You’re a lone immortal who’s decided to breed raccoons to a human-level intelligence (over the course of hundreds of thousands or millions of years). To do so, you need to both feed a significant population of raccoons, and select for intelligence & sociability.
You’re hoping to maintain a population of about a thousand raccoons, though more is certainly better. North America was likely settled by only about 70 people; human populations likely went through a number of bottlenecks, and genetic evidence suggests that human population at one point may have been as low as a thousand individuals, allowing for rapid differentiation. 1000 raccoons is therefore probably a reasonable target.
A large raccoon will weigh about 8kg. Assuming a raccoon needs about the same amount of food as a cat, they will need 13 kCal per kg per day, and so you need to produce 104,000 kCal per day to feed all the raccoons. Crickets are a good way to get this: there are 1.21 kCal per gram of cricket. One 20x20x20cm breeder box can produce 125 grams of crickets in 36 days. This means 4.2 kCal of cricket per box per day. This means you need to have about 25,000 breeder boxes, or 1000 square meters. To feed the crickets in turn, you need on the order of 150kg of biomass per day. Luckily, crickets aren’t picky, and the setting -- Northern California -- is filled with fertile ground. This seems like a plausible amount to collect as an individual, and some of the raccoons can eventually be trained to collect biomass and dump it in the cricket pit. You may do a little small-scale agriculture as well to supplement their diet -- apples could be used to reward raccoons for especially good behaviour -- but the bulk of their calorie intake will consist of crickets.
The raccoons will be kept in pens at first. Since raccoons are solitary by default, the pens will be individual initially, but as you breed your raccoons to be more sociable they will start living communally. Young will stay with their mothers for the first year, then be transferred into their own pens.
Food, in the form of crickets, will be placed inside a variety of puzzles. These puzzles will slowly increase in difficulty through the generations, and a fair bit of your time will be spent thinking up and building these puzzles. A simple puzzle might be needing to pull open a drawer. Generations down the line, these puzzles might be math problems. Given the problem 2+2, the raccoon must place a rock in the fourth slot. Other puzzles might require teamwork. You will give out some food personally as well: traits like friendliness will be rewarded.
Food will also be the proxy by which the raccoons are judged. Any raccoon that’s looking too skinny will be removed from the breeding population by releasing it into the wild. While most of these exiled raccoons will die, those that survive will disperse the genes you’ve been selecting for into the wild.
Genetic diversity will be maintained by regularly catching raccoons from the wild and inserting them into the population you’re raising: a dozen or so each year. You will also occasionally release a dozen of your smarter raccoons each year. If all of your raccoons are killed, hopefully you won’t have to restart from nothing.
Is this a plausible way to breed raccoons? If not, what are the flaws?
- I’m not interested in natural disasters, eg earthquakes, destroying the pens (these natural disasters form a plot point)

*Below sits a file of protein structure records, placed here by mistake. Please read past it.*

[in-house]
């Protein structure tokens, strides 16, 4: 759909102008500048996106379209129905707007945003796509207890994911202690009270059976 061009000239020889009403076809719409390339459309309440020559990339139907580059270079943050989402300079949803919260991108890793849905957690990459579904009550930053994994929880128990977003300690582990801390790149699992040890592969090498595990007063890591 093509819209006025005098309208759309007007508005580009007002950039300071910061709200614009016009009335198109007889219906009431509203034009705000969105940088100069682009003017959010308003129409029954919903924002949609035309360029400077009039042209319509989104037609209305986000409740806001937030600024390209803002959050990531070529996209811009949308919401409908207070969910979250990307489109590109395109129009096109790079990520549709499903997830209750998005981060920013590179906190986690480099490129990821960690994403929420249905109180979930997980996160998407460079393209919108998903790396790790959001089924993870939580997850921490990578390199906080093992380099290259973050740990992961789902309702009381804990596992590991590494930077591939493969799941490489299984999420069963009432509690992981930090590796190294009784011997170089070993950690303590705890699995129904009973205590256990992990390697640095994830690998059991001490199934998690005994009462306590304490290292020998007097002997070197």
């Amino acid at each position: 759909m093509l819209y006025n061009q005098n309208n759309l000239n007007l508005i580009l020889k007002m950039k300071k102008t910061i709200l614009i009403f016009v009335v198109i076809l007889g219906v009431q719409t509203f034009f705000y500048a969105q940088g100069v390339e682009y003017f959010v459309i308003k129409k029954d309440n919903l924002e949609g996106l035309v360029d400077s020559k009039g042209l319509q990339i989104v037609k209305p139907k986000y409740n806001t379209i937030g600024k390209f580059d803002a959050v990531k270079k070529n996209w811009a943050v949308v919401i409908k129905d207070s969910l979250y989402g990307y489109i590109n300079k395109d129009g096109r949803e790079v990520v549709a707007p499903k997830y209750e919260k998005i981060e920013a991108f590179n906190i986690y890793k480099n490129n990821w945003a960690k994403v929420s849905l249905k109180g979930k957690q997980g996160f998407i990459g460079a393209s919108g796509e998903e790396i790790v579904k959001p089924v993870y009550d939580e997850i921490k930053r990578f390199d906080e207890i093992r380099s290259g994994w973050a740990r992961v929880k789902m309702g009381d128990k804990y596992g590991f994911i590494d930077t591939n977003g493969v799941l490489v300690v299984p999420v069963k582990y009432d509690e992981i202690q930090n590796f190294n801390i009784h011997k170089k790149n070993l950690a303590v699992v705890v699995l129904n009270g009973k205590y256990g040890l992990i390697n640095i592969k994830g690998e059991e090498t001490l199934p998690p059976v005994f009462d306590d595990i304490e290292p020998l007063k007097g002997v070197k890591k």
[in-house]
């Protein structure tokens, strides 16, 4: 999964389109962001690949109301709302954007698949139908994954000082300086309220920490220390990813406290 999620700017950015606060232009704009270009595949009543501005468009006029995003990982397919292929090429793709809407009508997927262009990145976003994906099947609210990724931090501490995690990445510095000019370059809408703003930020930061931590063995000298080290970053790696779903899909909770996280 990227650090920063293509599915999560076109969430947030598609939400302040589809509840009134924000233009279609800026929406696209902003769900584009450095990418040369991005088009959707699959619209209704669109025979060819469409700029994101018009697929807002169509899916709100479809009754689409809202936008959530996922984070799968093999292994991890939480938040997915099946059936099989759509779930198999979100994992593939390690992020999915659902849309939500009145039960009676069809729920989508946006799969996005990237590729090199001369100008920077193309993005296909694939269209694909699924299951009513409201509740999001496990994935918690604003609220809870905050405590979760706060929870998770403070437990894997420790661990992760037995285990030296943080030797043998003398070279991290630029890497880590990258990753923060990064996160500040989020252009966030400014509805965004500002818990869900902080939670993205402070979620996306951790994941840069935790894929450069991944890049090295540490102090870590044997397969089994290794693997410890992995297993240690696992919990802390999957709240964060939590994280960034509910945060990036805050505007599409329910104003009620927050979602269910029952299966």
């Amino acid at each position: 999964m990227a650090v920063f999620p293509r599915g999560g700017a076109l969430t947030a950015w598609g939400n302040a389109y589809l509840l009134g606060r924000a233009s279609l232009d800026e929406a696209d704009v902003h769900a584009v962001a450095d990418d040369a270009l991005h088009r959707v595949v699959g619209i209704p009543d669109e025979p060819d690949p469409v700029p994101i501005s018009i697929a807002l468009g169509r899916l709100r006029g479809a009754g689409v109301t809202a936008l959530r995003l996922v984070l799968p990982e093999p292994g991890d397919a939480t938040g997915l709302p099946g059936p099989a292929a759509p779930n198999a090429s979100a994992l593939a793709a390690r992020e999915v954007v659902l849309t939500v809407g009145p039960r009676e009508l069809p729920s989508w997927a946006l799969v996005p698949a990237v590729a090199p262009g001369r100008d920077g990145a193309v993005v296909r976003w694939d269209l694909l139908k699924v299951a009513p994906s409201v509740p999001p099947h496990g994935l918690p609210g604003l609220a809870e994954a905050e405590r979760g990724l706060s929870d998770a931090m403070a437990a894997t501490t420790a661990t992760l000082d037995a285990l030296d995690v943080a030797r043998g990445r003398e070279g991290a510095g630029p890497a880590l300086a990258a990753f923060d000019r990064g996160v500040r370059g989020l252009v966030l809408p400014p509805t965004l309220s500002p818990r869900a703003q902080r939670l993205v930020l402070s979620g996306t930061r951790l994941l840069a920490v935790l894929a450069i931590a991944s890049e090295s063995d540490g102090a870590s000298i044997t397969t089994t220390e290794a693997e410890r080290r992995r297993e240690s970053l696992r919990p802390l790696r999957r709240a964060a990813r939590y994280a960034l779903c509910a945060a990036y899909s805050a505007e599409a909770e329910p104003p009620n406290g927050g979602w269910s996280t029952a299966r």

- I only care about the relatively near term. As my raccoons grow in intelligence, the strategies will shift, so for the purposes of this question, these are pretty normal raccoons. In other words, you don’t have to worry about a raccoon uprising.
- I’m most interested in structural problems that mean I’m not selecting for smart & social raccoons, and things that might kill off all my raccoons unrecoverably
Feel free to challenge this, but expected technology level is likely to be more or less medieval, since there won’t be the infrastructure for any precision machining:
- Will be straightforward to do metalworking with copper, since there’s plenty of raw material in the form of wires and it’s been worked since ancient times
- Should be possible to work with irons and steels as a solitary blacksmith
- Can make concrete, but rebar will be prohibitively time consuming
- You know modern chemistry, biology, and other sciences (reading & preserving this knowledge is one of the first things you do), but long-term you will only have the equipment you can produce yourself
It’s been nearly a year since all the humans on the planet mysteriously disappeared, leaving you alone in a decaying landscape. You are the only human left on earth, and you are immortal. There are a handful of tantalising clues scattered about labs in the San Francisco Bay Area. What few you can decipher point toward a massive puzzle too big to tackle on your own. You need other minds working on the problem, and the only way to get them is to make them: with biology. Knowing full well that it might take millions of years, you set out to selectively breed a new species to intelligence.
You don’t need to eat or drink, although you do feel hungry and thirsty. You do need to sleep for at least a few hours each night. Psychologically you’re fine, and even if you’re a bit lonely, you’re not going to go insane. Your memories do fade, but not past the point of a memory from five years ago or so. You can be wounded, but your wounds heal almost instantly. If a limb is severed, it dissolves and re-forms. No diseases can affect you, and physically you’re a 25 year old in peak health. You’re smart and well educated, but you aren’t a true genius. Even if you want to, you cannot die.
Followup to Best species to breed to intelligence